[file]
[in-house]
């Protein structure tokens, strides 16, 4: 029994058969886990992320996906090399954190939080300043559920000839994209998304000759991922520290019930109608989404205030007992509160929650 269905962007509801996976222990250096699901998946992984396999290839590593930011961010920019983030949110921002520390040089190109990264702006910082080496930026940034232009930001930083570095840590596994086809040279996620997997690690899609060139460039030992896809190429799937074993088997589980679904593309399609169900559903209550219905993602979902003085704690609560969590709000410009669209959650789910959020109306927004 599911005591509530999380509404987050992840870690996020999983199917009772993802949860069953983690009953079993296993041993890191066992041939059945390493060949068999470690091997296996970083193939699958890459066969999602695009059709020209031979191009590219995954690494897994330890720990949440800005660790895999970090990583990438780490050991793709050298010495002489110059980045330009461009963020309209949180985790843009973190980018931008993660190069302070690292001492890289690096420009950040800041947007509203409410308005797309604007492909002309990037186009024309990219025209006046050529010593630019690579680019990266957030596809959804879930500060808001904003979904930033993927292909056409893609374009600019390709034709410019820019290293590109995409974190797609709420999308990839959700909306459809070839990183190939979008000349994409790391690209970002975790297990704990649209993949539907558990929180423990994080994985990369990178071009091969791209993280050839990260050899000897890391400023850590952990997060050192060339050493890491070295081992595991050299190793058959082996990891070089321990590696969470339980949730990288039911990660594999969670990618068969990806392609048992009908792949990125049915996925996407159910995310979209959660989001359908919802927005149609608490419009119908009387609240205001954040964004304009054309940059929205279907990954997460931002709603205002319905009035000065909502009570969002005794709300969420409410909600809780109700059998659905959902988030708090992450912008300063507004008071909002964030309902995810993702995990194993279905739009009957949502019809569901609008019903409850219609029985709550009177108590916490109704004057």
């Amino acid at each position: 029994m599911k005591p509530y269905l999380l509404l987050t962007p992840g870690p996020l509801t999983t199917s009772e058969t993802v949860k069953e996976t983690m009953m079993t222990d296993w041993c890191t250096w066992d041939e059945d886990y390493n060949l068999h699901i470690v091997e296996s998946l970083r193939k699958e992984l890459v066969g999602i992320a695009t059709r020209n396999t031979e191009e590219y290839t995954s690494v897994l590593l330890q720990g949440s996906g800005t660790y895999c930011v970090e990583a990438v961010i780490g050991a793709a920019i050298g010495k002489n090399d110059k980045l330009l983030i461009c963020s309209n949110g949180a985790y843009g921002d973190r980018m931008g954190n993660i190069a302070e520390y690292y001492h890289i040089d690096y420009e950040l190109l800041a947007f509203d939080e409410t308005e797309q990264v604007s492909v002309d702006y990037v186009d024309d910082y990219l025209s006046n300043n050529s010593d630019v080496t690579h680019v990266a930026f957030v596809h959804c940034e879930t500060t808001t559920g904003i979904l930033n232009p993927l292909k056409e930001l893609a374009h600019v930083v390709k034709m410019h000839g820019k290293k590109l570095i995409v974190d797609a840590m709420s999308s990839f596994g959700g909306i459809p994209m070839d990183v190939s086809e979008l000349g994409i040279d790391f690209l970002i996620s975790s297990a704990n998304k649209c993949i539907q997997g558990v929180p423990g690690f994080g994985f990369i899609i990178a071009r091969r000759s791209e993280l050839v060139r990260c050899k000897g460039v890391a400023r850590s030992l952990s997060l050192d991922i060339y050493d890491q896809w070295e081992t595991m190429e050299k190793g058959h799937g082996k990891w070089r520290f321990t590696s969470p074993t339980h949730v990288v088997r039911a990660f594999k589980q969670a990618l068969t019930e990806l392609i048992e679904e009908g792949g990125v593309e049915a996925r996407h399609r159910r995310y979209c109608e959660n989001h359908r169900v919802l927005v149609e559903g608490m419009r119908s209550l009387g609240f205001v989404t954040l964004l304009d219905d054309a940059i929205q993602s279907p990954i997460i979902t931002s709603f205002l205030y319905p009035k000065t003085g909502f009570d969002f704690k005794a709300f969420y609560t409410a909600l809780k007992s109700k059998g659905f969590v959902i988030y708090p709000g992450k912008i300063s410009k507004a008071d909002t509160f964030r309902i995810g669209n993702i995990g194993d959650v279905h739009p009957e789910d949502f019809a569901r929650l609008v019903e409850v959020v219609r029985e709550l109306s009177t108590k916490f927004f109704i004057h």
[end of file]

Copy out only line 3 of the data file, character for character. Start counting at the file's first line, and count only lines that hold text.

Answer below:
């Amino acid at each position: 029994m599911k005591p509530y269905l999380l509404l987050t962007p992840g870690p996020l509801t999983t199917s009772e058969t993802v949860k069953e996976t983690m009953m079993t222990d296993w041993c890191t250096w066992d041939e059945d886990y390493n060949l068999h699901i470690v091997e296996s998946l970083r193939k699958e992984l890459v066969g999602i992320a695009t059709r020209n396999t031979e191009e590219y290839t995954s690494v897994l590593l330890q720990g949440s996906g800005t660790y895999c930011v970090e990583a990438v961010i780490g050991a793709a920019i050298g010495k002489n090399d110059k980045l330009l983030i461009c963020s309209n949110g949180a985790y843009g921002d973190r980018m931008g954190n993660i190069a302070e520390y690292y001492h890289i040089d690096y420009e950040l190109l800041a947007f509203d939080e409410t308005e797309q990264v604007s492909v002309d702006y990037v186009d024309d910082y990219l025209s006046n300043n050529s010593d630019v080496t690579h680019v990266a930026f957030v596809h959804c940034e879930t500060t808001t559920g904003i979904l930033n232009p993927l292909k056409e930001l893609a374009h600019v930083v390709k034709m410019h000839g820019k290293k590109l570095i995409v974190d797609a840590m709420s999308s990839f596994g959700g909306i459809p994209m070839d990183v190939s086809e979008l000349g994409i040279d790391f690209l970002i996620s975790s297990a704990n998304k649209c993949i539907q997997g558990v929180p423990g690690f994080g994985f990369i899609i990178a071009r091969r000759s791209e993280l050839v060139r990260c050899k000897g460039v890391a400023r850590s030992l952990s997060l050192d991922i060339y050493d890491q896809w070295e081992t595991m190429e050299k190793g058959h799937g082996k990891w070089r520290f321990t590696s969470p074993t339980h949730v990288v088997r039911a990660f594999k589980q969670a990618l068969t019930e990806l392609i048992e679904e009908g792949g990125v593309e049915a996925r996407h399609r159910r995310y979209c109608e959660n989001h359908r169900v919802l927005v149609e559903g608490m419009r119908s209550l009387g609240f205001v989404t954040l964004l304009d219905d054309a940059i929205q993602s279907p990954i997460i979902t931002s709603f205002l205030y319905p009035k000065t003085g909502f009570d969002f704690k005794a709300f969420y609560t409410a909600l809780k007992s109700k059998g659905f969590v959902i988030y708090p709000g992450k912008i300063s410009k507004a008071d909002t509160f964030r309902i995810g669209n993702i995990g194993d959650v279905h739009p009957e789910d949502f019809a569901r929650l609008v019903e409850v959020v219609r029985e709550l109306s009177t108590k916490f927004f109704i004057h």